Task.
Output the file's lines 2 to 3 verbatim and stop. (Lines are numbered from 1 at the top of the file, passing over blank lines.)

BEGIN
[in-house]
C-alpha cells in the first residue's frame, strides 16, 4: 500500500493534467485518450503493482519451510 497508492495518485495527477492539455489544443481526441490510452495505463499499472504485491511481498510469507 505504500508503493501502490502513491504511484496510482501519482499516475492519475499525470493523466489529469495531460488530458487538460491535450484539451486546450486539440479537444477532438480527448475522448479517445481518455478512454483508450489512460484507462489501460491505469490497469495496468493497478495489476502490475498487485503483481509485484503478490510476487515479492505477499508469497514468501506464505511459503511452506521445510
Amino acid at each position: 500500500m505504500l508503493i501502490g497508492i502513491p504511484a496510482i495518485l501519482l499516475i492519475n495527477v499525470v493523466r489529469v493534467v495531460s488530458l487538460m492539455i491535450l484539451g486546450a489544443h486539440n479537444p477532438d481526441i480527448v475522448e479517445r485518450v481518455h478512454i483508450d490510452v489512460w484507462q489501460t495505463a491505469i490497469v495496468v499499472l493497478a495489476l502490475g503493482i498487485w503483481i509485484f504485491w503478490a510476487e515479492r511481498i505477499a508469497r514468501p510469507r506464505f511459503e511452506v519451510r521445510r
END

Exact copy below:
C-alpha cells in the first residue's frame, strides 16, 4: 500500500493534467485518450503493482519451510 497508492495518485495527477492539455489544443481526441490510452495505463499499472504485491511481498510469507 505504500508503493501502490502513491504511484496510482501519482499516475492519475499525470493523466489529469495531460488530458487538460491535450484539451486546450486539440479537444477532438480527448475522448479517445481518455478512454483508450489512460484507462489501460491505469490497469495496468493497478495489476502490475498487485503483481509485484503478490510476487515479492505477499508469497514468501506464505511459503511452506521445510
Amino acid at each position: 500500500m505504500l508503493i501502490g497508492i502513491p504511484a496510482i495518485l501519482l499516475i492519475n495527477v499525470v493523466r489529469v493534467v495531460s488530458l487538460m492539455i491535450l484539451g486546450a489544443h486539440n479537444p477532438d481526441i480527448v475522448e479517445r485518450v481518455h478512454i483508450d490510452v489512460w484507462q489501460t495505463a491505469i490497469v495496468v499499472l493497478a495489476l502490475g503493482i498487485w503483481i509485484f504485491w503478490a510476487e515479492r511481498i505477499a508469497r514468501p510469507r506464505f511459503e511452506v519451510r521445510r